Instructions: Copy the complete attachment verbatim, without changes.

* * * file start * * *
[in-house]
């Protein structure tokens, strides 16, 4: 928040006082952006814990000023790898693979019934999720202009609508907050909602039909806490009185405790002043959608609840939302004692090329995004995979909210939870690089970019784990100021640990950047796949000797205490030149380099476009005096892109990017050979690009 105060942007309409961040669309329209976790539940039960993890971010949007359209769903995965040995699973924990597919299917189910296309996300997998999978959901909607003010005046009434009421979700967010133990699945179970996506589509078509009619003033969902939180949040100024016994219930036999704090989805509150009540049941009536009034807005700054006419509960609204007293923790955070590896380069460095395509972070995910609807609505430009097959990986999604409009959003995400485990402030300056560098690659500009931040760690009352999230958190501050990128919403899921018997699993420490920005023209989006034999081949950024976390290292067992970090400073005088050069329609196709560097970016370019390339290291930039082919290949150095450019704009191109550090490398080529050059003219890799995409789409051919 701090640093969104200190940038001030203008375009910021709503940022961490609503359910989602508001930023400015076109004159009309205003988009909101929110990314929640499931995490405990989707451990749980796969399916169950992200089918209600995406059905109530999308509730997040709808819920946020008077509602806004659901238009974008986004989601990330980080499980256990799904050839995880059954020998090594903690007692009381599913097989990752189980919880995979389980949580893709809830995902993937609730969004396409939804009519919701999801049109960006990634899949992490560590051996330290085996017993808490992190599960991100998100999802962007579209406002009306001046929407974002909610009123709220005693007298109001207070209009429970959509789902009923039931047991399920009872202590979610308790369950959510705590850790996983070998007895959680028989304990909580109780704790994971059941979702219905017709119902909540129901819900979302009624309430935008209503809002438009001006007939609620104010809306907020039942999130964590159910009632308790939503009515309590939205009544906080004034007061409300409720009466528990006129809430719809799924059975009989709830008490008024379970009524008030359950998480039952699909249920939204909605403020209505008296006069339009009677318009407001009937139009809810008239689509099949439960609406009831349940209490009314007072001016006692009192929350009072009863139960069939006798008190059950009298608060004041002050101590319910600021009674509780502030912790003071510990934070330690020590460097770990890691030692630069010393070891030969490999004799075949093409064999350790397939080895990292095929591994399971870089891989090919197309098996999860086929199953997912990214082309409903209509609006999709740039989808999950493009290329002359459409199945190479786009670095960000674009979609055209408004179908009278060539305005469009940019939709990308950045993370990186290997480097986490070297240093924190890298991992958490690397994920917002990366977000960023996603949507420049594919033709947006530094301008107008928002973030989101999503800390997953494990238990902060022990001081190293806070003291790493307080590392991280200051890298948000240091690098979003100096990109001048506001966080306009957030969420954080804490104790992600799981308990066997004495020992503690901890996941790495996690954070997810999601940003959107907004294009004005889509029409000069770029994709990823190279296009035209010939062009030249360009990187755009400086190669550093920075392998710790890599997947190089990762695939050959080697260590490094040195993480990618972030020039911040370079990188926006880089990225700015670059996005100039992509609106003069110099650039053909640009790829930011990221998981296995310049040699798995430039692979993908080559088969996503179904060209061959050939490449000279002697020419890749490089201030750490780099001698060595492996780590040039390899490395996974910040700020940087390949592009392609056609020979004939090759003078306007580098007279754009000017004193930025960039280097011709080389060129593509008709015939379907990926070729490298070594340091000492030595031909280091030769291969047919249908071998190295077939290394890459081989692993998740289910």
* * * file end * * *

[in-house]
């Protein structure tokens, strides 16, 4: 928040006082952006814990000023790898693979019934999720202009609508907050909602039909806490009185405790002043959608609840939302004692090329995004995979909210939870690089970019784990100021640990950047796949000797205490030149380099476009005096892109990017050979690009 105060942007309409961040669309329209976790539940039960993890971010949007359209769903995965040995699973924990597919299917189910296309996300997998999978959901909607003010005046009434009421979700967010133990699945179970996506589509078509009619003033969902939180949040100024016994219930036999704090989805509150009540049941009536009034807005700054006419509960609204007293923790955070590896380069460095395509972070995910609807609505430009097959990986999604409009959003995400485990402030300056560098690659500009931040760690009352999230958190501050990128919403899921018997699993420490920005023209989006034999081949950024976390290292067992970090400073005088050069329609196709560097970016370019390339290291930039082919290949150095450019704009191109550090490398080529050059003219890799995409789409051919 701090640093969104200190940038001030203008375009910021709503940022961490609503359910989602508001930023400015076109004159009309205003988009909101929110990314929640499931995490405990989707451990749980796969399916169950992200089918209600995406059905109530999308509730997040709808819920946020008077509602806004659901238009974008986004989601990330980080499980256990799904050839995880059954020998090594903690007692009381599913097989990752189980919880995979389980949580893709809830995902993937609730969004396409939804009519919701999801049109960006990634899949992490560590051996330290085996017993808490992190599960991100998100999802962007579209406002009306001046929407974002909610009123709220005693007298109001207070209009429970959509789902009923039931047991399920009872202590979610308790369950959510705590850790996983070998007895959680028989304990909580109780704790994971059941979702219905017709119902909540129901819900979302009624309430935008209503809002438009001006007939609620104010809306907020039942999130964590159910009632308790939503009515309590939205009544906080004034007061409300409720009466528990006129809430719809799924059975009989709830008490008024379970009524008030359950998480039952699909249920939204909605403020209505008296006069339009009677318009407001009937139009809810008239689509099949439960609406009831349940209490009314007072001016006692009192929350009072009863139960069939006798008190059950009298608060004041002050101590319910600021009674509780502030912790003071510990934070330690020590460097770990890691030692630069010393070891030969490999004799075949093409064999350790397939080895990292095929591994399971870089891989090919197309098996999860086929199953997912990214082309409903209509609006999709740039989808999950493009290329002359459409199945190479786009670095960000674009979609055209408004179908009278060539305005469009940019939709990308950045993370990186290997480097986490070297240093924190890298991992958490690397994920917002990366977000960023996603949507420049594919033709947006530094301008107008928002973030989101999503800390997953494990238990902060022990001081190293806070003291790493307080590392991280200051890298948000240091690098979003100096990109001048506001966080306009957030969420954080804490104790992600799981308990066997004495020992503690901890996941790495996690954070997810999601940003959107907004294009004005889509029409000069770029994709990823190279296009035209010939062009030249360009990187755009400086190669550093920075392998710790890599997947190089990762695939050959080697260590490094040195993480990618972030020039911040370079990188926006880089990225700015670059996005100039992509609106003069110099650039053909640009790829930011990221998981296995310049040699798995430039692979993908080559088969996503179904060209061959050939490449000279002697020419890749490089201030750490780099001698060595492996780590040039390899490395996974910040700020940087390949592009392609056609020979004939090759003078306007580098007279754009000017004193930025960039280097011709080389060129593509008709015939379907990926070729490298070594340091000492030595031909280091030769291969047919249908071998190295077939290394890459081989692993998740289910």